Augusta Health is “among the finest community hospitals in America.” All of these organizations are dedicated to providing outstanding services to the community. Occasionally, however, a mistake is made or something is forgotten or overlooked and a patient or resident is injured. Medical malpractice can occur in any hospital, nursing home, medical practice or home health company. Nursing home abuse and neglect are rampant in our country today. If you, or a loved one, has been harmed or hurt due to medical malpractice, nursing home abuse or neglect, or other medical provider’s mistake or negligence, you have the right to seek justice and fair compensation for your hurts and harms. For more than 20 years, Altizer Law, P.C., has been representing the injured and harmed in these cases and winning substantial settlements for our clients. If you believe you, or a loved one, have been hurt or harmed due to the wrongful or neglectful actions of a provider, you may have the right to seek justice and to recover a financial settlement for your harms and hurts, medical expenses, lost wages, pain and suffering, and perhaps more. If you think you have a case, please call us. We are known for our compassionate and determined care for our clients.
Much to See and Do
For those interested in U.S. history, and Augusta County history, there is much to explore. There are Civil War battlefields to visit, several 18th century churches, and other structures that are open to the public. Two historic villages, perfect for understanding how people lived in the past, are open to the public. They are listed on the National Register of Historic Places. You can even see the place where Grandma Moses became famous for her butter and potato chips long before she began painting.
Augusta County is also an outdoor wonderland. There are amazing natural resources and geologic sites. There are also many opportunities for many outdoor activities and sports. The wilderness areas and the National Forest offer wonderful opportunities for hiking, geocaching, horseback riding, hunting and fishing, and boating. The State wildlife management area is a perfect place to glimpse birds and animals in their natural habitat. For serious fishing, there are several renowned fishing spots that draw people from far and wide. Calfpasture River, North River, Walker Creek, and Sherando Lake are not to be missed. In short, Augusta County offers opportunities for enjoying all sorts of outdoor activities.
Among the top historical sites to visit are:
- Site of the Civil War Battle of Piedmont
- Augusta Military Academy
- Augusta Stone Church – the oldest Presbyterian Church in continuous use in Virginia. It was founded in 1740.
- Old Providence Stone Church
- Tinkling Spring Church
- Valley Railroad Stone Bridge – This stone bridge was built in 1884 and crossed Folly Mills Creek. It was part of the project that extended the Valley Railroad line to Salem, via Lexington. It is one of the most scenic bridges in Virginia.
- Augusta County Court House
- Glebe Burying Ground
- McCormick Farm
- Middlebrook Historic District
- Mount Sidney Historic District
- Torry Furnace
The top Vineyards, Farms, Etc. include:
- Andre Viette Farm and Nursery
- Barren Ridge Vineyards
- Ox-Eye Vineyards
- Polyface Farm
- Staunton/Augusta Farmers’ Market
- Sugar Loaf Farm
- Cestari Farms
- Hermitage Hill
- The Cheese Shop
- Long Meadow Cheese Shop
Most popular sites for outdoor recreation and activities include:
- Blue Ridge Parkway
- Confederate Breastworks Trail on Shenandoah Mountain
- Crabtree Falls
- Ramsey’s Draft Wilderness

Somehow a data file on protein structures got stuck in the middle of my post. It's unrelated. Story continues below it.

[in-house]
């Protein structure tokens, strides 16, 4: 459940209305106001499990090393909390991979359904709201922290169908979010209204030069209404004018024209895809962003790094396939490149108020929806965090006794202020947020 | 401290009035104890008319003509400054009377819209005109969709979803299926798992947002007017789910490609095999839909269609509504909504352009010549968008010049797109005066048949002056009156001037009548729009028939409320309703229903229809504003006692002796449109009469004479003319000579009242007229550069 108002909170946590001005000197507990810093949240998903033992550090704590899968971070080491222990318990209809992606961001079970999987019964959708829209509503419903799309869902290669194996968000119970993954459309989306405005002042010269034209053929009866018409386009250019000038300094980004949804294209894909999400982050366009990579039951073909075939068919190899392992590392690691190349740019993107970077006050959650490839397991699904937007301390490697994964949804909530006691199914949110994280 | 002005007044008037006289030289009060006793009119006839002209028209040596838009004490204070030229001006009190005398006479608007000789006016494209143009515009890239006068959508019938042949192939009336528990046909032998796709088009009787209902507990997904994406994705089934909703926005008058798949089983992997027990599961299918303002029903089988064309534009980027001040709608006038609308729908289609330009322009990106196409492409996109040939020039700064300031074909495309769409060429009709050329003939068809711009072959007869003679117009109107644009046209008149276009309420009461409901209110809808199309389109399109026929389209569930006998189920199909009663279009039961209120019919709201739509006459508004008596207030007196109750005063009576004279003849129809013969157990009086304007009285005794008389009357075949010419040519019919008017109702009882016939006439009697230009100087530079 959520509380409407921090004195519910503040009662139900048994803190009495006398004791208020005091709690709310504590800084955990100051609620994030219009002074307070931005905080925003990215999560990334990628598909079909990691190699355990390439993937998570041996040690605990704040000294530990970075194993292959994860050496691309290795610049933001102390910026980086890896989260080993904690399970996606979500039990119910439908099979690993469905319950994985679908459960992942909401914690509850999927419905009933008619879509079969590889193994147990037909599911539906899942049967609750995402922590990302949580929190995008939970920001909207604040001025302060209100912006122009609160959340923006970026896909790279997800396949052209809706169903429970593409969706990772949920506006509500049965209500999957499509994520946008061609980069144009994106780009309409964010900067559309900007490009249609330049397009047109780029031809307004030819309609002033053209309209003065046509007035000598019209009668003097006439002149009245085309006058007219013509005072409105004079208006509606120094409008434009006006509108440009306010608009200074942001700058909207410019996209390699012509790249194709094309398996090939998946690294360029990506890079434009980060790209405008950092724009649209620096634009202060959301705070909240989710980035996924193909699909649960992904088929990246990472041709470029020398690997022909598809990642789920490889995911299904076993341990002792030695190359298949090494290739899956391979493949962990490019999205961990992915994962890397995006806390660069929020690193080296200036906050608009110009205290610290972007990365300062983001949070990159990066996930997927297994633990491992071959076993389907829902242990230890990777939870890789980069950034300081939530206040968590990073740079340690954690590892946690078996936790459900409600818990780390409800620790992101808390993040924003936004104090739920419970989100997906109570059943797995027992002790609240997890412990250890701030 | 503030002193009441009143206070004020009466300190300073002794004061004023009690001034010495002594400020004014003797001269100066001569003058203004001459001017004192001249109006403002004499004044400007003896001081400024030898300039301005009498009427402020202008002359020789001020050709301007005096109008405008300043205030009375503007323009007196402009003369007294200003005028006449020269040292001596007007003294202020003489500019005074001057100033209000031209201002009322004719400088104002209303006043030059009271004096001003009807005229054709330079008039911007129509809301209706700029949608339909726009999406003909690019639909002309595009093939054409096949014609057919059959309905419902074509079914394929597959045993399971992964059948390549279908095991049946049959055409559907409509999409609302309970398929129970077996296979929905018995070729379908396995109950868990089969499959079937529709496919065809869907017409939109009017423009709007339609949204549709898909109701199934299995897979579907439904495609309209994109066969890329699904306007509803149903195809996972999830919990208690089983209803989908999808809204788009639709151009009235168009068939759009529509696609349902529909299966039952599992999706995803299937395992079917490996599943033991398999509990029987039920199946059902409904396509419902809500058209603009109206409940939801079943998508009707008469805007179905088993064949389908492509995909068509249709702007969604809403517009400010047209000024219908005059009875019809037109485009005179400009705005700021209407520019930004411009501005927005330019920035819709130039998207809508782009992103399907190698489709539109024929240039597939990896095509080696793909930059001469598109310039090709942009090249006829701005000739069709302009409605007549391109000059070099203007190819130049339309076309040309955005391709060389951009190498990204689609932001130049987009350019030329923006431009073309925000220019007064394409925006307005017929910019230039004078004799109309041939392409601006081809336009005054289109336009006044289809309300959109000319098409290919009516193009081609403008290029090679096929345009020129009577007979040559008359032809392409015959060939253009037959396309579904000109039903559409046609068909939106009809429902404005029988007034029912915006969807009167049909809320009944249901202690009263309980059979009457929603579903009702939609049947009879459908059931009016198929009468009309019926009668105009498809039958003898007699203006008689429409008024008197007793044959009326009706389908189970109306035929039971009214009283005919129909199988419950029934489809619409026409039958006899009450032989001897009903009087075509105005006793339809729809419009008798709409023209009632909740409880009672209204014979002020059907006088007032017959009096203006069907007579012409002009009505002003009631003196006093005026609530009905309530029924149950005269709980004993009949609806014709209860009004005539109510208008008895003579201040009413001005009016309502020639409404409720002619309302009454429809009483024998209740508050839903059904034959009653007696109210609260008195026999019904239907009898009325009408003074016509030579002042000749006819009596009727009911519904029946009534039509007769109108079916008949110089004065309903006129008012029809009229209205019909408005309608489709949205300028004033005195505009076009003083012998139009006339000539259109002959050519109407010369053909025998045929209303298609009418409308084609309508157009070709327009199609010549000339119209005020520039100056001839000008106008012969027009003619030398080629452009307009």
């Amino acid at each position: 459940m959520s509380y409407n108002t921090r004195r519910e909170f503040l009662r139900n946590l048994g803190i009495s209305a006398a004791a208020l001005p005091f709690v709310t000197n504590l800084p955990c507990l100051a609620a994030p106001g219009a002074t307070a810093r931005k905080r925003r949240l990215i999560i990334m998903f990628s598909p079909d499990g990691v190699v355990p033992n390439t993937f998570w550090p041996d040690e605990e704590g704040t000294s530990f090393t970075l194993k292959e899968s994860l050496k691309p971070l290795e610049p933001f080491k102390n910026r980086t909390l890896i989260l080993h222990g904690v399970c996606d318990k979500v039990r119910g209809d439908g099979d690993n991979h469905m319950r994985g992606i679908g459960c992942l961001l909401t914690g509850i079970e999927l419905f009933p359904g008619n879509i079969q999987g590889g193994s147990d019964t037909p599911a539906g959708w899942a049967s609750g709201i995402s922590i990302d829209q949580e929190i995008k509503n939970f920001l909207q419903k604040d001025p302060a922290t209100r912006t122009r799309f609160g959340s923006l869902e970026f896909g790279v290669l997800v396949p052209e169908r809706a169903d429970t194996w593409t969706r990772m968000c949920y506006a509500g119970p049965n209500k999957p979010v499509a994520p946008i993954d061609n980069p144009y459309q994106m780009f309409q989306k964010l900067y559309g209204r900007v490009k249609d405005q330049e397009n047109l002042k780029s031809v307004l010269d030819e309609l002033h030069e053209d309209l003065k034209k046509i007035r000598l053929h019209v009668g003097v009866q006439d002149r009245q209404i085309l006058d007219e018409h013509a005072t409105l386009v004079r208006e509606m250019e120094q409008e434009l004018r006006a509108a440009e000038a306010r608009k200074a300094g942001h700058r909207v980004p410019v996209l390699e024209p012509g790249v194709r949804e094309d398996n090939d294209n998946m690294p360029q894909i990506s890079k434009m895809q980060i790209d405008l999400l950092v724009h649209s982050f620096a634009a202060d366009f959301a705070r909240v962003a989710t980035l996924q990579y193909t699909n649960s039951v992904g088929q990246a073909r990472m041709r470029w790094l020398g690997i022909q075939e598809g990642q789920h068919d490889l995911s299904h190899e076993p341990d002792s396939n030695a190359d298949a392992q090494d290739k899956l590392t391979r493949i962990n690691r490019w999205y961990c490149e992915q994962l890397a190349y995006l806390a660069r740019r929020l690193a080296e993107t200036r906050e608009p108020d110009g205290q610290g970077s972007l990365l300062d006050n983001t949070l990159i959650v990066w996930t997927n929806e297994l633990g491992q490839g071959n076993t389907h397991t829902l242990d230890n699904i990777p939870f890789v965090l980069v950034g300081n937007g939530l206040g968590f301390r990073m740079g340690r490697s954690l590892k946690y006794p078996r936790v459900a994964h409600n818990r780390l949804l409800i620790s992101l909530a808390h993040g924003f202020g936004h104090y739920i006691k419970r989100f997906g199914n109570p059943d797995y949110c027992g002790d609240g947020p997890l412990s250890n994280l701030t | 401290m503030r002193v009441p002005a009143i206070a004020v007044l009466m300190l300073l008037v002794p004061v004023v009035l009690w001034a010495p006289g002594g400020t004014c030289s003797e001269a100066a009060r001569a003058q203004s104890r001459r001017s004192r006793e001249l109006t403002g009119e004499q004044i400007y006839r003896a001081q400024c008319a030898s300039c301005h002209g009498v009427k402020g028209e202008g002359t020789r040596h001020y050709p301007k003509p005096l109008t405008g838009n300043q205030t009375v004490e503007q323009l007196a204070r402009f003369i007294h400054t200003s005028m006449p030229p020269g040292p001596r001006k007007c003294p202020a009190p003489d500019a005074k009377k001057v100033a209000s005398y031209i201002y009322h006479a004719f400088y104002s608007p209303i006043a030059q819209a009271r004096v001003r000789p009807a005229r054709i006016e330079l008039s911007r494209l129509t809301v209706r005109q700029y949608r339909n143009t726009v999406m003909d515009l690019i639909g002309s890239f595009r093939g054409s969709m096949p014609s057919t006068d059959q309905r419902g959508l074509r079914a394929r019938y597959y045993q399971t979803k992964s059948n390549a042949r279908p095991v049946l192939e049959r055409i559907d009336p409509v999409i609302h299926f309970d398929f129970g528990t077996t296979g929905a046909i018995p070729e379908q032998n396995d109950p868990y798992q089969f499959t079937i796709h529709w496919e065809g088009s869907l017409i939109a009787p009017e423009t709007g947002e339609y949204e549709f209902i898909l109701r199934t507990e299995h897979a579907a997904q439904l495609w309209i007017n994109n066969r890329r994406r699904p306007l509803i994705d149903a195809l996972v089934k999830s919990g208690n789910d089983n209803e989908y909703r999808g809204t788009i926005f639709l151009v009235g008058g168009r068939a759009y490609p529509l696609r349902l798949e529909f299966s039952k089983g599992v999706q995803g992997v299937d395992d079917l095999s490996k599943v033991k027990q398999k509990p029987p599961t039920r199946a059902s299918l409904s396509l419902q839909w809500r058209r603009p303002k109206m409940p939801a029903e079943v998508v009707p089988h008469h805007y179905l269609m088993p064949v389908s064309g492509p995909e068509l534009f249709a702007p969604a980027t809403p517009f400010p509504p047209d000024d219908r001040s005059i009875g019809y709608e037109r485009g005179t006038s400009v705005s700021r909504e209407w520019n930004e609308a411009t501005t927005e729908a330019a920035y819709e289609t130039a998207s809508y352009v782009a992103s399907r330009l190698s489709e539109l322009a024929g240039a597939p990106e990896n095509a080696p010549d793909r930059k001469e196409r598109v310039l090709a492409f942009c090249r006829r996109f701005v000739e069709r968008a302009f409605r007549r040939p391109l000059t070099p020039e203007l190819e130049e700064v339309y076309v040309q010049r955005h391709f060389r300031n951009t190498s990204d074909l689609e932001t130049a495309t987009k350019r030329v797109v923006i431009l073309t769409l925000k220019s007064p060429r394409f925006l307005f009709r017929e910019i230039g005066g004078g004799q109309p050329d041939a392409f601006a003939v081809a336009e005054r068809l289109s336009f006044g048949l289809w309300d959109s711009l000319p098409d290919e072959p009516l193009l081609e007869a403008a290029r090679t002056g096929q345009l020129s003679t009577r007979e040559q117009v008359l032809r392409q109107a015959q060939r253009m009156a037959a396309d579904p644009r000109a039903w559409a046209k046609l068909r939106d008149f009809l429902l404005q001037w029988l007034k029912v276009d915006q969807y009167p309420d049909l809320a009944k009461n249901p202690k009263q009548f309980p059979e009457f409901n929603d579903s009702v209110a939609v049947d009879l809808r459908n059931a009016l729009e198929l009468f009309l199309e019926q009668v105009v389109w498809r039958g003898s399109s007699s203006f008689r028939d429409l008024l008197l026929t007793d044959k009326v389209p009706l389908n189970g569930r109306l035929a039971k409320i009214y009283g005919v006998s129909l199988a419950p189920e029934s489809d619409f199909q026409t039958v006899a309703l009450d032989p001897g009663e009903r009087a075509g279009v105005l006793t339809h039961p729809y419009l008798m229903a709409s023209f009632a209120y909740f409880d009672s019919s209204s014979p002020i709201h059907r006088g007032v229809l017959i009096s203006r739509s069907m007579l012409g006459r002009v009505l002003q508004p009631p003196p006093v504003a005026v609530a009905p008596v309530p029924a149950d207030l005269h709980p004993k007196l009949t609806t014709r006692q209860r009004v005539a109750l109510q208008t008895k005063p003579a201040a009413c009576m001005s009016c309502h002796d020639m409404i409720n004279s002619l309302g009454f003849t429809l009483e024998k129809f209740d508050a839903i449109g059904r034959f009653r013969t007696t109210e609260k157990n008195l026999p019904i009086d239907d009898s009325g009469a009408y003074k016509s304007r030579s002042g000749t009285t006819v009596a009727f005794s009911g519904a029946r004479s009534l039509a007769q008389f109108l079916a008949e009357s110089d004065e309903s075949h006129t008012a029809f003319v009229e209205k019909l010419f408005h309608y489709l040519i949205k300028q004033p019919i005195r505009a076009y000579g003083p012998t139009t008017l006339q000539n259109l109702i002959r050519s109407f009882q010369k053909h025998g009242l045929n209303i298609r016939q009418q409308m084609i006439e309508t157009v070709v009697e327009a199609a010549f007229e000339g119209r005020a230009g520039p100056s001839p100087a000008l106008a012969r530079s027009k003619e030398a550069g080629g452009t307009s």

- Humpback Rocks – Located at the northern end of the Blue Ridge Parkway, this facility is an interesting blend of natural history and cultural resources. The large outcropping of rock was a landmark for wagon trains crossing on the Howardsville Turnpike in the 1840s. This was the primary way to cross the Blue Ridge before railroads came on the scene. There is also an outdoor farm museum.
- Elkhorn Lake
- Elliott Knob
- Syline Drive
- Mary’s Wilderness
- Sherando Lake – The larger of the two lakes, Sherando Lake, was built as a recreational area by the Civilian Conservation Corps during the middle of the 1930s. The smaller, upper lake was not built until later, and was designed for flood control. Camping and recreational activities are located in the area between the lakes.
- Little North Mountain Wildlife Management Area – don’t forget your camera!
- Shenandoah National Park
- George Washington and Jefferson National Forest
- Natural Chimneys –This amazing natural rock formation reaches up to 120 feet. It was formed when the Shenandoah Valley was an inland sea when the water receded.
- Frontier Culture Museum – a perfect place to learn about the people of the past and how they lived, both in their places of birth and here in the U.S. Ideal for children.
- Grand Caverns – Discovered in 1804, the cave opened for tours in 1806. It is the oldest continually 0perating show cave in the U.S. It was once called a Grotto, and is the basis of the name of the Town of Grottoes.
- Mossy Creek
- Wild Mountain Trout Fly Fishing
- Horseback Riding
- Virginia Birding and Wildlife Trail – Virginia is home to 400 species of birds, 250 species of fish, 150 species of land and water mammals, 150 species of amphibians and reptiles, and a variety of aquatic and land invertebrates. This was the first statewide program of its kind in the U.S.
Augusta County offers many theaters, restaurants, and live music performances. The Staunton Augusta Art Center is the hub of arts and culture in the area. The center’s galleries change exhibits regularly. Art instruction is offered at times. It is located in Staunton’s Beverley Historic District, in a structure built in 1894 as a hotel. The design of the building is in the French Second Empire style. Located in the building are the American Shakespeare Center and an Artisan’s Shop.
Call Altizer Law, P.C.
We genuinely hope you will never need a personal injury or medical malpractice attorney. Should you need us, however, you can expect compassion from our staff, and a relentless pursuit of justice on your behalf. If you are injured due to the misdeeds, mistakes, or negligence of another person or organization, we hope you will call upon us. Our attorneys have the knowledge, experience, and winning record you want in your corner when you must fight for justice.